I think that costly grace is what God’s free market of abundance is all about. It is about a lot more than food. It is about treating people as if God made them and they matter. It is about naming and resisting the things in the world and our own minds that tell us that we should be afraid, and anxious, and fighting all the time. It is about seeing one another as human beings rather than objects.

But in a way, it is about food as well, because, as that Sara Miles reading reminded us, every spiritual teaching we have in Christianity plays out simultaneously in the tangible, material world of food and eating. We talk about all of these high-minded ideas – grace, redemption, creation, justice – in terms of food and eating. We embody what we believe through communions and coffee hours, feasting and fasting, saying grace and sipping wine. The Christian tradition is full of food stories and food teachings and food rituals because food is one of the places where what we believe meets how we live.

God’s ways are not our ways, the text says, and God’s thoughts are not our thoughts. It is really difficult to break away from a world which tries to teach us to fear scarcity and look out for only ourselves. So this is not about guilt and shame and feeling bad every time you buy something other than organic, fair trade quinoa. But it is about imagining what it would look like if the ways that we bought and sold and ate food honored what is sacred. I don’t know what it would look like for you. Maybe it looks like giving away some of the extra cans you keep “just in case.” Maybe it looks like a discernment process about what God wants for your grocery budget. Maybe it looks like pausing to give thanks before meals, and seeing how that changes things.

Or maybe it looks like this: There’s a wonderful movie from 1987 called Babette’s Feast. In that movie, two sisters live in a rural village in Denmark, leading a small Christian sect that their father founded, practicing total austerity and solemnity. One day, a French woman arrives at their door, a friend of a friend, fleeing political persecution, and asks them to take her in as their housekeeper because she has nowhere else to go. For ten years, she lives with them, making their terrible bleak soup and cleaning their cold and dreary house, until one day she gets word that she has won a large sum of money. She asks the two sisters whether she can prepare a feast for them and their friends as a gesture of gratitude for welcoming her in, and they agree. They start to regret their decision as her supplies begin to arrive – rare and expensive wines; live turtles in crates; exotic fruits that they have never seen before. What is this, they wonder? It must be sinful to eat so extravagantly; maybe even satanic. They meet in secret with their church, and they agree that everyone will eat the feast, but they will all do their best not to take the slightest pleasure in it. But as they gather and Babette expresses her love and gratitude through the medium of food, a transformation begins to take place. The austerity begins to break; there are smiles and laughter; old grudges are mended and old romances are rekindled. Joy breaks through the solemnity, and they begin to delight in God’s abundance and each other’s company. And finally we learn that Babette, the first great female chef in all of France, has joyfully spent her fortune to offer this one meal, this one experience of taking joy in God’s creation. It is costly grace, freely given.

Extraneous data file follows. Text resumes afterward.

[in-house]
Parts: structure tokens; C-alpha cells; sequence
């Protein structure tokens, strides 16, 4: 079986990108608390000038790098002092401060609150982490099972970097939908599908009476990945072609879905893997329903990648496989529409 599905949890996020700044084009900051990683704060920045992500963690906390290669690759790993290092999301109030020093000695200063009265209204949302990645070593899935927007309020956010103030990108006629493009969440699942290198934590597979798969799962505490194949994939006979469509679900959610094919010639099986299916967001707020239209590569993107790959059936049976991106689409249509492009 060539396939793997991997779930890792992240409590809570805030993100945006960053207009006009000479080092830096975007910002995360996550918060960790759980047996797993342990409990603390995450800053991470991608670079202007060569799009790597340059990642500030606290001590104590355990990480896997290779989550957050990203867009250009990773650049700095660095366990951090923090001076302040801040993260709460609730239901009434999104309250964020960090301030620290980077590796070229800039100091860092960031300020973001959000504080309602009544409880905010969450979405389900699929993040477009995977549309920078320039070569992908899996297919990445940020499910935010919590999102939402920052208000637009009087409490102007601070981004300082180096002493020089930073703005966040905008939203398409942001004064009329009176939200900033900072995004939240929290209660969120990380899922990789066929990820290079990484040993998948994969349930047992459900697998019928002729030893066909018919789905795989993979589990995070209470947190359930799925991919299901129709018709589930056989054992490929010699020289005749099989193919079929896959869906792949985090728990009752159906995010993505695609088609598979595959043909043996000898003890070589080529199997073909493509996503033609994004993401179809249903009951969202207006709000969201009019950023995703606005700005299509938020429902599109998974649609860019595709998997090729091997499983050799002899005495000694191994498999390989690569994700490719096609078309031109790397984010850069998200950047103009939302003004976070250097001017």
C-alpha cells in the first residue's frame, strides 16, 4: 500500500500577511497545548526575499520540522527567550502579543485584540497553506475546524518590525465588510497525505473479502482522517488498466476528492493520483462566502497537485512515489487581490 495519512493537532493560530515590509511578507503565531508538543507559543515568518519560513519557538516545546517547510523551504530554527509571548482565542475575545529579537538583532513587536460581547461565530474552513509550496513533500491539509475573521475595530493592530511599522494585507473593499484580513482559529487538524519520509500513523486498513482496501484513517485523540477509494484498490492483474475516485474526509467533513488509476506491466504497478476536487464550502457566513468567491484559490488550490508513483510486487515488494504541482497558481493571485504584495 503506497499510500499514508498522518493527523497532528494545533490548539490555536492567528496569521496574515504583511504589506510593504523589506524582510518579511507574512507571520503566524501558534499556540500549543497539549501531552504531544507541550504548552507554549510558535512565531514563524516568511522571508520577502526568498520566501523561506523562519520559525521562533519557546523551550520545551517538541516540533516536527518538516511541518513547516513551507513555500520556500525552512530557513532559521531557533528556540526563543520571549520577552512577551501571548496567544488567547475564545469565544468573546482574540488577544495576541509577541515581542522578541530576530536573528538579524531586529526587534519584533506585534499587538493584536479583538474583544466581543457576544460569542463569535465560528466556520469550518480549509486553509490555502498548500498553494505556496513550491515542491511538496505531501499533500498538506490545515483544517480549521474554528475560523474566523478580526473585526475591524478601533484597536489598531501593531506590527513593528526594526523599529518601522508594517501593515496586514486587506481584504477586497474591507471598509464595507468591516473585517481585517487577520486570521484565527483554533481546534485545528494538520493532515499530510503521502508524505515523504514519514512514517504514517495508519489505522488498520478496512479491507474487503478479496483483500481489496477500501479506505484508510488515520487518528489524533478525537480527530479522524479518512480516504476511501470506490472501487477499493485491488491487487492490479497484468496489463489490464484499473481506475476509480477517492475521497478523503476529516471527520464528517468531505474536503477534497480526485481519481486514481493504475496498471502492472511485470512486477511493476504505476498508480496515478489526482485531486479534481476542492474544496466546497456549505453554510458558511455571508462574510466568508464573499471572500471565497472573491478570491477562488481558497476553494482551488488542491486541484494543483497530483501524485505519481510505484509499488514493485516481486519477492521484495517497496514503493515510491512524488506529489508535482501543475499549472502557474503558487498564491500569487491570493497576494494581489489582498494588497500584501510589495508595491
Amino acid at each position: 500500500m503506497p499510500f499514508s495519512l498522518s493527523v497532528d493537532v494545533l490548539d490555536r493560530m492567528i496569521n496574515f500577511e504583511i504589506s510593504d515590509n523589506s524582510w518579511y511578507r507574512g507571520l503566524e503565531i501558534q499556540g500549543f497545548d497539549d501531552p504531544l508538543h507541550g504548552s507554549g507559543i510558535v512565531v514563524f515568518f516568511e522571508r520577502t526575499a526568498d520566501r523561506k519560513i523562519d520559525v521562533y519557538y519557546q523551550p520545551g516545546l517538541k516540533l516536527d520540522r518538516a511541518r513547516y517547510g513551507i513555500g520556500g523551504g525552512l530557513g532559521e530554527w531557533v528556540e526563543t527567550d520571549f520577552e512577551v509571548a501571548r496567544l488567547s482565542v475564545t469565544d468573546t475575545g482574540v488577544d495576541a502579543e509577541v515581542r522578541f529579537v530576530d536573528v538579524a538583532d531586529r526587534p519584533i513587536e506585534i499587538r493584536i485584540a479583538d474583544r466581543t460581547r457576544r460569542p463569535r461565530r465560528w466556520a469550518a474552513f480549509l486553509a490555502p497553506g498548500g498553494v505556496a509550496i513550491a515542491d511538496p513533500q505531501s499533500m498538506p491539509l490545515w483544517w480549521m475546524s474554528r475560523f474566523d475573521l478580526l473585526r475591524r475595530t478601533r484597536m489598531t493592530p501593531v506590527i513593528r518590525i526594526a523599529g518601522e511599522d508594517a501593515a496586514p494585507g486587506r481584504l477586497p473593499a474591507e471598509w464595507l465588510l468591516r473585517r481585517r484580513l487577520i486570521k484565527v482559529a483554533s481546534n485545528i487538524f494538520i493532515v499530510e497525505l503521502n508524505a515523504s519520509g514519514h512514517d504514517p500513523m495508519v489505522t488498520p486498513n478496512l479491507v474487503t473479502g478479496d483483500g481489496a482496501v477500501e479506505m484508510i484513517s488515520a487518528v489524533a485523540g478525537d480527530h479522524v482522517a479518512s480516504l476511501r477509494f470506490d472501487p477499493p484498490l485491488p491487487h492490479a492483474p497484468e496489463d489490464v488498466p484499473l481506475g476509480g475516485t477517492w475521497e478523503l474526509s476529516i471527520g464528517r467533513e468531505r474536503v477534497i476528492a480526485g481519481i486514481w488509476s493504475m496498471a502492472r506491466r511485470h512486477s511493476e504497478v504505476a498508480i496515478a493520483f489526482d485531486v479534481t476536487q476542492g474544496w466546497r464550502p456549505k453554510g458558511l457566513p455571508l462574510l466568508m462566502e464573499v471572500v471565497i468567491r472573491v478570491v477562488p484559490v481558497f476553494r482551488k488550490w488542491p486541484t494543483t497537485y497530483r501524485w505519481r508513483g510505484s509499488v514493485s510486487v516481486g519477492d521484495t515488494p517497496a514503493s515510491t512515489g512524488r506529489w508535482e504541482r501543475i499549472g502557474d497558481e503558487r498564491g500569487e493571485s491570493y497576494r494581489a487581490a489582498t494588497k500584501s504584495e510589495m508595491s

And that is the vision that echoes through the text today; it calls us to delight not in two-dollar wine or free burritos, but in God’s gifts of creation and community. It invites us to care for one another, to share out of our own abundance when we can, rather than fearing scarcity. It declares that God’s vision for the world is a different kind of free market, a table where everyone is welcome, a feast where everyone is fed. And although God’s ways are not our ways, and God’s thoughts are not our thoughts, it challenges us to live our way into it. Amen.